Coupons that require the purchase of multiple items seem to be the bane of many of my readers’ shopping experiences. As a mother of three, multiple purchases are part of my stock-up strategy each week, but some shoppers are less than thrilled with having to buy more than one of something.
I was so ‘happy’ to see someone else complain about having to buy multiple products to use a coupon. We are empty nesters living on a tight budget. I use coupons whenever I can to spend my budgeted grocery money wisely. I too have stopped cutting out the coupons when I have to buy more than one of something. How many people have the storage for three of something, like big bottles of juice, cereal, detergent, paper products, etc? I sure don't. I realize food companies are targeting families because they are spending more money on food, but I sure wish someone would remember the retired people living on limited incomes.
I’ve touched on this issue before in my column, but many coupons do require shoppers to buy two, three or more of an item to receive a discount. In offering a $1-off-2 or $1-off-3 coupon, the manufacturer is looking to boost sales of multiple products, not just one. I was pleasantly surprised at how many readers wrote in with solutions to this dilemma.
I have a simple solution for your readers who do not use a coupon on a new item because it requires the purchase of more than one item. Go ahead and purchase the multiple items; if you do not like the item, donate the remaining item(s) to your local food bank. They will be more than thrilled to receive the item and you can take a tax deduction for the donated item. If you do like the item, you have another one to enjoy.
Your readers might like to do what my wife does – when she has to buy two items she donates one to church food pantry for the needy.
Also, as far as purchasing multiples of something you don't like, or may not use by the expiration date, these items are still very useful. I share them with my neighbors, or donate them to the local food bank. This is a great way to try something new and help others! I hope your readers will start doing this, and we can all help each other.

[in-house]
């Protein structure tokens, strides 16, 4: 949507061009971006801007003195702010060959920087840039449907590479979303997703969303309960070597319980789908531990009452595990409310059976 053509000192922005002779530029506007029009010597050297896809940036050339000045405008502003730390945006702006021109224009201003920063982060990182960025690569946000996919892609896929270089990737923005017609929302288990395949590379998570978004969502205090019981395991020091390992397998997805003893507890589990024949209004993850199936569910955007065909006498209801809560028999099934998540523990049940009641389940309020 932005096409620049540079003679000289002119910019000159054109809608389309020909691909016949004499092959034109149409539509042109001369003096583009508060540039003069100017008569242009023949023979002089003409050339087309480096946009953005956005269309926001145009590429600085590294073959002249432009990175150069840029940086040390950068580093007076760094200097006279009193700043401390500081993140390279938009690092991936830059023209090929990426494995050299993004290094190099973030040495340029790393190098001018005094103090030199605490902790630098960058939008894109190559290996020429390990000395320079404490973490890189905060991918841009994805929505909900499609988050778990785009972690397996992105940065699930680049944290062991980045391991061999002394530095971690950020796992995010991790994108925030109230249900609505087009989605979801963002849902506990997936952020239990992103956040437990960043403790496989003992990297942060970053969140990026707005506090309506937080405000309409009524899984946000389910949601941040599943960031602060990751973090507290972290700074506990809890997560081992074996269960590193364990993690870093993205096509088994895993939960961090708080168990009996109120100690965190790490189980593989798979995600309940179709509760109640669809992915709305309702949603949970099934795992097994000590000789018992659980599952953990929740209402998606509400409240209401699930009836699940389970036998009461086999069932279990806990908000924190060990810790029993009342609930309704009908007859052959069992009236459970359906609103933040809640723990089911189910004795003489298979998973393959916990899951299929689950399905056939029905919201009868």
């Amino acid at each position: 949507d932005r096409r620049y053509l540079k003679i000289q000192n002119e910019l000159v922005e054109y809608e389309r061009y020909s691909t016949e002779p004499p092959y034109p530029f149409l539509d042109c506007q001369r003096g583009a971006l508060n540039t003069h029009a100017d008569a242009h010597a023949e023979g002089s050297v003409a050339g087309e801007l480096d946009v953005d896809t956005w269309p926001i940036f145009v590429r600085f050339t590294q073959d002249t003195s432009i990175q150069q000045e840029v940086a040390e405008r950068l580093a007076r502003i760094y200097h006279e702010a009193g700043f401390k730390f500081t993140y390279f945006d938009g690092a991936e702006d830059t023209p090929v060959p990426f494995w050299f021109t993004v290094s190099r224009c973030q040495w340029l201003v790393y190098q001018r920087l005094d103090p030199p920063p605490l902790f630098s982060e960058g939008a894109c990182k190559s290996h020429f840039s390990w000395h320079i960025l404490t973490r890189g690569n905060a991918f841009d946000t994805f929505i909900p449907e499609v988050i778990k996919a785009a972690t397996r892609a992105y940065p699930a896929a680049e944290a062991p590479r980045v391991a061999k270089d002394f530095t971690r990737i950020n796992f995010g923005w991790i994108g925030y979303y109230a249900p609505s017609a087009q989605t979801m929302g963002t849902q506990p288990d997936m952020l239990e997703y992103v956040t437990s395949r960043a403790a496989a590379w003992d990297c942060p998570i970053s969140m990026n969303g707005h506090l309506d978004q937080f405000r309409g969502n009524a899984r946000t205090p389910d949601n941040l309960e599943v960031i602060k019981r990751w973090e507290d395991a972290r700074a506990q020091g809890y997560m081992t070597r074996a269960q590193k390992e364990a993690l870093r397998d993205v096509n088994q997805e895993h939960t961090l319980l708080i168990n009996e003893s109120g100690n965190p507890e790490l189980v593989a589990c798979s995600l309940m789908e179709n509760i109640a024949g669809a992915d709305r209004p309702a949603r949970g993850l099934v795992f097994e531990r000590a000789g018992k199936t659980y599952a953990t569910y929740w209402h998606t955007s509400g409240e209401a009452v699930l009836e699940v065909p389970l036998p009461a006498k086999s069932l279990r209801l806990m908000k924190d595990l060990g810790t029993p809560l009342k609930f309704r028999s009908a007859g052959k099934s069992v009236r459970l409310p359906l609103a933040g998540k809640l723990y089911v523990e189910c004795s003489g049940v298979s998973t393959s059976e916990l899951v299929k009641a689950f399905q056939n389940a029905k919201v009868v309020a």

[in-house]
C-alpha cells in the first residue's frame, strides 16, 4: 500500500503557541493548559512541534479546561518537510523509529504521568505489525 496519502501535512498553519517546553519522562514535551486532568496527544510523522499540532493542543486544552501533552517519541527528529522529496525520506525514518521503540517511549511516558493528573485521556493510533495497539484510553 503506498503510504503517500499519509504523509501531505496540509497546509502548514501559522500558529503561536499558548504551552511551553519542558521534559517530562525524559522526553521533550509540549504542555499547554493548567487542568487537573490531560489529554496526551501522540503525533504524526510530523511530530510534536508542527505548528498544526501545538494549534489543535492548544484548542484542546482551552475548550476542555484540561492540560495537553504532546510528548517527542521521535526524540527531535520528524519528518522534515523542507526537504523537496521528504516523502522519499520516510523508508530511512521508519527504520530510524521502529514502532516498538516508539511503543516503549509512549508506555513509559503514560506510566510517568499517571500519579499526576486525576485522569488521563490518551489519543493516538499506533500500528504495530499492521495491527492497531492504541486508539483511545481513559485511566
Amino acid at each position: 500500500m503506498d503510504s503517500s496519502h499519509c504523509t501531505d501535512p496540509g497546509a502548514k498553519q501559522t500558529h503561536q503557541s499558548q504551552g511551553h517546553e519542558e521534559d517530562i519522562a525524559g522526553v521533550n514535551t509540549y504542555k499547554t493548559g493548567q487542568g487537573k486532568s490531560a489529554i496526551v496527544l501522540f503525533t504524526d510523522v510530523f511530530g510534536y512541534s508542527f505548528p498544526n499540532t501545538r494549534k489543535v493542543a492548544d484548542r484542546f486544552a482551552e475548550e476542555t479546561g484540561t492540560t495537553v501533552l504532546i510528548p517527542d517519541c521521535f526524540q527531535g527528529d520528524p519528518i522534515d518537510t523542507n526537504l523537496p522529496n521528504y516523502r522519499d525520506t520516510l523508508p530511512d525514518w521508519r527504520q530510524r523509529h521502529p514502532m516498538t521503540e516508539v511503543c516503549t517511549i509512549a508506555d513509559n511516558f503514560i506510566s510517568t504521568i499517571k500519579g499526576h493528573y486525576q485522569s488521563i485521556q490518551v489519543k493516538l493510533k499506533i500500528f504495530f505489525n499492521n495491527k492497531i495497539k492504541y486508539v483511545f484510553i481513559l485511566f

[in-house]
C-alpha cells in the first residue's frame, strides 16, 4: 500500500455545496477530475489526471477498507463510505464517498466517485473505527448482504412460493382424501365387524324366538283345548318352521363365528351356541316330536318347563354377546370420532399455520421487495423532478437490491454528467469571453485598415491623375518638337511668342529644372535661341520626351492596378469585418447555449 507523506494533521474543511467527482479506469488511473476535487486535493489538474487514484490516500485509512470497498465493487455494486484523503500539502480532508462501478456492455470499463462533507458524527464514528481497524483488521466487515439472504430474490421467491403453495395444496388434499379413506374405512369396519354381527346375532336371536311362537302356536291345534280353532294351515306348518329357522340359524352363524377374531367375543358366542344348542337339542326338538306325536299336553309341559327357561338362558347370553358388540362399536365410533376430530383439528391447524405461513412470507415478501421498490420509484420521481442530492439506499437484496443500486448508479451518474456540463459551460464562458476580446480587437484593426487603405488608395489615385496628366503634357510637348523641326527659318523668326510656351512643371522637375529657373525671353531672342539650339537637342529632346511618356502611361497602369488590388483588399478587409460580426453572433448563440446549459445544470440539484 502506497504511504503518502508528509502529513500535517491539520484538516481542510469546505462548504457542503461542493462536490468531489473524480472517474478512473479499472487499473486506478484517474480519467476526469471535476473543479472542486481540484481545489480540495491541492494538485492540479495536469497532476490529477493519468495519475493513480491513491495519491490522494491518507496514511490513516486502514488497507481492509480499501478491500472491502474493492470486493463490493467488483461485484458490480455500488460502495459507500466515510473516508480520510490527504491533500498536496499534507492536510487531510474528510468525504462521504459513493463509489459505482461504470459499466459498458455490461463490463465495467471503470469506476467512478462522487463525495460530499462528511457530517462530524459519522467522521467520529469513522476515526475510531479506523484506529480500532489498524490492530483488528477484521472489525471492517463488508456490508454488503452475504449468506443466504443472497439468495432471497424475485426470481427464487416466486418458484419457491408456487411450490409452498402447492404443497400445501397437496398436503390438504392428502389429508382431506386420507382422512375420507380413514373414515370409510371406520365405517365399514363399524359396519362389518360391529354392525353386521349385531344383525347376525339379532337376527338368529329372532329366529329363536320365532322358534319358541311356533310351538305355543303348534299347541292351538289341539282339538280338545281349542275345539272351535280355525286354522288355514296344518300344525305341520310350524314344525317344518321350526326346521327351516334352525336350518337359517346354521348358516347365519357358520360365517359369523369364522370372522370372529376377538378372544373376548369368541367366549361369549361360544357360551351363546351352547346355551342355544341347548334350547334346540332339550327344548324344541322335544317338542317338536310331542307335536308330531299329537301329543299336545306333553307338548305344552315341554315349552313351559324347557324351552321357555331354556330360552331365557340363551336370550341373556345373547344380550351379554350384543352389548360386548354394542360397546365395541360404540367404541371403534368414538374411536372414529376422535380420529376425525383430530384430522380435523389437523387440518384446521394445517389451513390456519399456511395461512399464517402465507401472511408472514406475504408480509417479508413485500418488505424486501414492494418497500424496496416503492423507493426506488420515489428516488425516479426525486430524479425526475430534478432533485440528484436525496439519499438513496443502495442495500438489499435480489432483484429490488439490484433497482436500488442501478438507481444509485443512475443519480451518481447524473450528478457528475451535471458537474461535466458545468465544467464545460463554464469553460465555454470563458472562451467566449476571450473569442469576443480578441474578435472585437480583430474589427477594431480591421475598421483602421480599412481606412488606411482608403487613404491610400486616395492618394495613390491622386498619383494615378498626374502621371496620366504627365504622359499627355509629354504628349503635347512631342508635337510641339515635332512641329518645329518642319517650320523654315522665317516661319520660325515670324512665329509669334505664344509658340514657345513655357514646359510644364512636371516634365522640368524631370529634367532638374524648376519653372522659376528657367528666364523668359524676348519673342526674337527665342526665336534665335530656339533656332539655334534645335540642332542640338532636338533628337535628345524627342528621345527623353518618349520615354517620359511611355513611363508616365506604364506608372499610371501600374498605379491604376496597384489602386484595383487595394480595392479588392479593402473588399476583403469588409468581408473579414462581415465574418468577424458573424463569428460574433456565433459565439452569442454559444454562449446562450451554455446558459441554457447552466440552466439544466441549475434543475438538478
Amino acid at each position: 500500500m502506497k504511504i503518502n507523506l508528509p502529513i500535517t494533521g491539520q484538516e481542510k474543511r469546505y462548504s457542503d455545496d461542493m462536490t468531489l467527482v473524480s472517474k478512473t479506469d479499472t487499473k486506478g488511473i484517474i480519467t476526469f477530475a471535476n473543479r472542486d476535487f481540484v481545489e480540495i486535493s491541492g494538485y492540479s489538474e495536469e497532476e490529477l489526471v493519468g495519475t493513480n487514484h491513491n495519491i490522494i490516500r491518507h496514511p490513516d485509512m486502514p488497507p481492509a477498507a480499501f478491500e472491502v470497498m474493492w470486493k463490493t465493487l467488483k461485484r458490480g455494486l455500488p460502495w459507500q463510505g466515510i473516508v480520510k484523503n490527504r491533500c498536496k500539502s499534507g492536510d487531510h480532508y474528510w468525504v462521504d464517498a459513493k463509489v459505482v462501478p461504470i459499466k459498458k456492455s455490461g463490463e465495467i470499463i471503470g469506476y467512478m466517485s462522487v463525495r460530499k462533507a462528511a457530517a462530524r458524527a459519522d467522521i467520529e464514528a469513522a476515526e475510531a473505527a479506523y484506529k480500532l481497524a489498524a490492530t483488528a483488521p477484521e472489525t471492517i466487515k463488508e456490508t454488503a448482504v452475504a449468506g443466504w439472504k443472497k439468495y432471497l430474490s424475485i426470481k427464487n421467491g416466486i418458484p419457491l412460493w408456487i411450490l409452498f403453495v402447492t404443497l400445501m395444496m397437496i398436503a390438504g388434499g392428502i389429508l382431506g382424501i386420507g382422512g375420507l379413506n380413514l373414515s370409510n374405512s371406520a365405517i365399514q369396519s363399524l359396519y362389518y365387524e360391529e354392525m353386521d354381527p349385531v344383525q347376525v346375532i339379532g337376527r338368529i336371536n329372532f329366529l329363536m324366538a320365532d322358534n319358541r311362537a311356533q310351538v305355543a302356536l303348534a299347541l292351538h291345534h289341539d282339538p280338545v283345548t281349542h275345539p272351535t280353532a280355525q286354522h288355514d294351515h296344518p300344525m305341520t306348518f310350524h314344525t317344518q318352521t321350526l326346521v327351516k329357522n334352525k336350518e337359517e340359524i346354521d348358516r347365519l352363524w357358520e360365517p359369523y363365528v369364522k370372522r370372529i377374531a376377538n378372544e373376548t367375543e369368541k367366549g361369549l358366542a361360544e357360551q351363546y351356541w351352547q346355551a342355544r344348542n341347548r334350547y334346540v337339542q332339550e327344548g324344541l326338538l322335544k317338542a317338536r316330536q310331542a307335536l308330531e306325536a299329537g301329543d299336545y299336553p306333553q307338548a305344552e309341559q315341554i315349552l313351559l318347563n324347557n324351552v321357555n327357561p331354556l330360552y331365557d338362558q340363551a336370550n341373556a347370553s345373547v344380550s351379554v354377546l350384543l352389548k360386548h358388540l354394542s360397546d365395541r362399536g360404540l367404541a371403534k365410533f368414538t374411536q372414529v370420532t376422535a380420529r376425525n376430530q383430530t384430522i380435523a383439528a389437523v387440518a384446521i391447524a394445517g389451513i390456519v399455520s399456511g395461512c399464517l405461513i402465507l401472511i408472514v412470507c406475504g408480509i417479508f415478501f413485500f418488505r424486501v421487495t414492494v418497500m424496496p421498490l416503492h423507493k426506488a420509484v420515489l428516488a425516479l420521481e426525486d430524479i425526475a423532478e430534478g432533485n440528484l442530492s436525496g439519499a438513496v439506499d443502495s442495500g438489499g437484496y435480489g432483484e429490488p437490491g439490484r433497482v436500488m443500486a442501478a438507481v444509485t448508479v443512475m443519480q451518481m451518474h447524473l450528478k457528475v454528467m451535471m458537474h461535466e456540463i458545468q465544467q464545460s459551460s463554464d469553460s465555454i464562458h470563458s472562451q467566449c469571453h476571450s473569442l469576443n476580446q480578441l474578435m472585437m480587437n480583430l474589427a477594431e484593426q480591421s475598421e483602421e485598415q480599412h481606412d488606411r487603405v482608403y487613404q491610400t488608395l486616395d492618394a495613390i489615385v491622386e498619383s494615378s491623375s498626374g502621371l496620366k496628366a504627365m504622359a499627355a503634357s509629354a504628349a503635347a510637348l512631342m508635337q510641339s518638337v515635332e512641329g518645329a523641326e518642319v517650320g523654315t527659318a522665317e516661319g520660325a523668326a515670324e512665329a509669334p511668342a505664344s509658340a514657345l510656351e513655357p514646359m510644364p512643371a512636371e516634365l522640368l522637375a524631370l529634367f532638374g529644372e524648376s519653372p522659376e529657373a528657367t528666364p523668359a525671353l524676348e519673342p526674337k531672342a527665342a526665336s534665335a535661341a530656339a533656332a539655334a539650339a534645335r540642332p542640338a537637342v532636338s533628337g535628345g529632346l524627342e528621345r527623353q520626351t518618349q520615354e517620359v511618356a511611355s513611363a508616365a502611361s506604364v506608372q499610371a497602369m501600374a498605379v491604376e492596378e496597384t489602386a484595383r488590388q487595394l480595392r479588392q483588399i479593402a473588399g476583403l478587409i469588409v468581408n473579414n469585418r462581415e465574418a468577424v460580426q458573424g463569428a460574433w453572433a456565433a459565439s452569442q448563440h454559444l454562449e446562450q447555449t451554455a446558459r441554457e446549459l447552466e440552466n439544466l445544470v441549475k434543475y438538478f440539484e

Thanks for your great tips.
These weren’t the only readers to write and suggest donating an extra item or two to the food bank to help others in need. Volunteering and donating to my local food pantry has long been a passion of mine. If you can afford to buy two of an item, you’ll get a discount for using a coupon and help feed another person too. I love it!
Smart Living Tip: Many of my single and empty-nest readers expressed that they would not use “two or more” of something before the product expired. Have you looked at the expiration dates on commonly used products? Depending on when I purchase them, I’ve noticed that cereal doesn’t outdate for 11 months or more. Ketchup and mustard are both good for more than one year. Ditto peanut butter and jars of jelly. Some items have even longer shelf lives. Canned vegetables, fruits and soups usually don’t outdate for two years or more. When people write and say “I only want to buy one because I will only use one,” the truth is that they likely will use another one at some point. Storing two of a commonly used product doesn’t take much more space than storing one.
The website www.stilltasty.com is a great resource too. It is a free, searchable database that allows users to see if food is still good after the date code on the packaging has passed. The site uses USDA and other food regulatory agencies’ guidelines to let you know if that old box of pasta on the shelf is still good. (Hint: It’s good for up to three years after the date!)
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Jill Cataldo, a coupon workshop instructor, writer and mother of three, never passes up a good deal. Learn more about Super-Couponing at her website, www.jillcataldo.com. Email your own couponing victories and questions to email@example.com.